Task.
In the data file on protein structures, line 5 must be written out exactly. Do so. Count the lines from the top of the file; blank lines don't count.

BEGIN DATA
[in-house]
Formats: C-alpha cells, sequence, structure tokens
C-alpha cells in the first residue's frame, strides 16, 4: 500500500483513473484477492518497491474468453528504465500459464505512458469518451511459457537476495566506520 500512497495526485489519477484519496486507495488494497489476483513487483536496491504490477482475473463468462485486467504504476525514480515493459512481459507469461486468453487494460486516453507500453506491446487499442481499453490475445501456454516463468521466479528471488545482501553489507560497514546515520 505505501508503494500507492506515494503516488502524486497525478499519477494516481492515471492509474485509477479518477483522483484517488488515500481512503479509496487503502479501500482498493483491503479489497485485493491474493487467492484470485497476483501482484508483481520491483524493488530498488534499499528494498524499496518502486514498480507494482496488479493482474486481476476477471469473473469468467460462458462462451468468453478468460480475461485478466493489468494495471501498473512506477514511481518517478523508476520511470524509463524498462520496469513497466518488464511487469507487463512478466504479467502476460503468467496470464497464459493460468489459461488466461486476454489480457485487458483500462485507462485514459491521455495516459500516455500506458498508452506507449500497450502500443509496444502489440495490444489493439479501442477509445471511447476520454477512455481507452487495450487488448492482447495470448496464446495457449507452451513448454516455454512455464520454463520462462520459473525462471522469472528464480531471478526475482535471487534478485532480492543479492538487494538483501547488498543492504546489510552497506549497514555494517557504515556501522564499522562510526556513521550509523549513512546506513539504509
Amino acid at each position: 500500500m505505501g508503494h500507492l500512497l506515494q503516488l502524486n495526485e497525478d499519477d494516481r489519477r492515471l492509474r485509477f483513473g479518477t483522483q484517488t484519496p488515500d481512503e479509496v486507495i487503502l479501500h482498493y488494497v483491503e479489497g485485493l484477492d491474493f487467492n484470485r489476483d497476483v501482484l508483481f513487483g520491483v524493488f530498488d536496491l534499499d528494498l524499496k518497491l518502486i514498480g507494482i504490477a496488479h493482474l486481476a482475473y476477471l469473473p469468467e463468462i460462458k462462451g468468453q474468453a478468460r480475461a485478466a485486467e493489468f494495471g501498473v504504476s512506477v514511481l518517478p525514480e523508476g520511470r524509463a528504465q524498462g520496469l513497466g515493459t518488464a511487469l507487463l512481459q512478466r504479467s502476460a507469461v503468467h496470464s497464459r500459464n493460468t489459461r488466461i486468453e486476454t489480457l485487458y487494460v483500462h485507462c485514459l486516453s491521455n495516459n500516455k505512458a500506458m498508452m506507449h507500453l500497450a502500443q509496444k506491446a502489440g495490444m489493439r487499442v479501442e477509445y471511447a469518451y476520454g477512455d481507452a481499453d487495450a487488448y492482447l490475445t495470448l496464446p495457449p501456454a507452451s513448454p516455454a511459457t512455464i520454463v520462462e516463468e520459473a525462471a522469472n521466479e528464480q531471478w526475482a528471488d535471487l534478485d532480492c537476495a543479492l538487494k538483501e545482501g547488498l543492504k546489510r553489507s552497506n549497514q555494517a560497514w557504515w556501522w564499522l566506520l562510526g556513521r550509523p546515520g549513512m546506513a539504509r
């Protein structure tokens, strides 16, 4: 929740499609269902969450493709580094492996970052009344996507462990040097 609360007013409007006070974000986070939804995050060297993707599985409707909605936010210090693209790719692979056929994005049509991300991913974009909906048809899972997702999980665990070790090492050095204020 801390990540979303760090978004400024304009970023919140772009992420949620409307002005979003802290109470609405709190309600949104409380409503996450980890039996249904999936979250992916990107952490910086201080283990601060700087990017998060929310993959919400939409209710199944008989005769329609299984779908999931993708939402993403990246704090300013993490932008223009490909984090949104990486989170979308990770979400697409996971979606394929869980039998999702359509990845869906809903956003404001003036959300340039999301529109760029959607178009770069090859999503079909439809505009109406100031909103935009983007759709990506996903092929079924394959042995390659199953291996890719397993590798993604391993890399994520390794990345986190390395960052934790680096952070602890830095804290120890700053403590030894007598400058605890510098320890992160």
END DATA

């Protein structure tokens, strides 16, 4: 929740499609269902969450493709580094492996970052009344996507462990040097 609360007013409007006070974000986070939804995050060297993707599985409707909605936010210090693209790719692979056929994005049509991300991913974009909906048809899972997702999980665990070790090492050095204020 801390990540979303760090978004400024304009970023919140772009992420949620409307002005979003802290109470609405709190309600949104409380409503996450980890039996249904999936979250992916990107952490910086201080283990601060700087990017998060929310993959919400939409209710199944008989005769329609299984779908999931993708939402993403990246704090300013993490932008223009490909984090949104990486989170979308990770979400697409996971979606394929869980039998999702359509990845869906809903956003404001003036959300340039999301529109760029959607178009770069090859999503079909439809505009109406100031909103935009983007759709990506996903092929079924394959042995390659199953291996890719397993590798993604391993890399994520390794990345986190390395960052934790680096952070602890830095804290120890700053403590030894007598400058605890510098320890992160």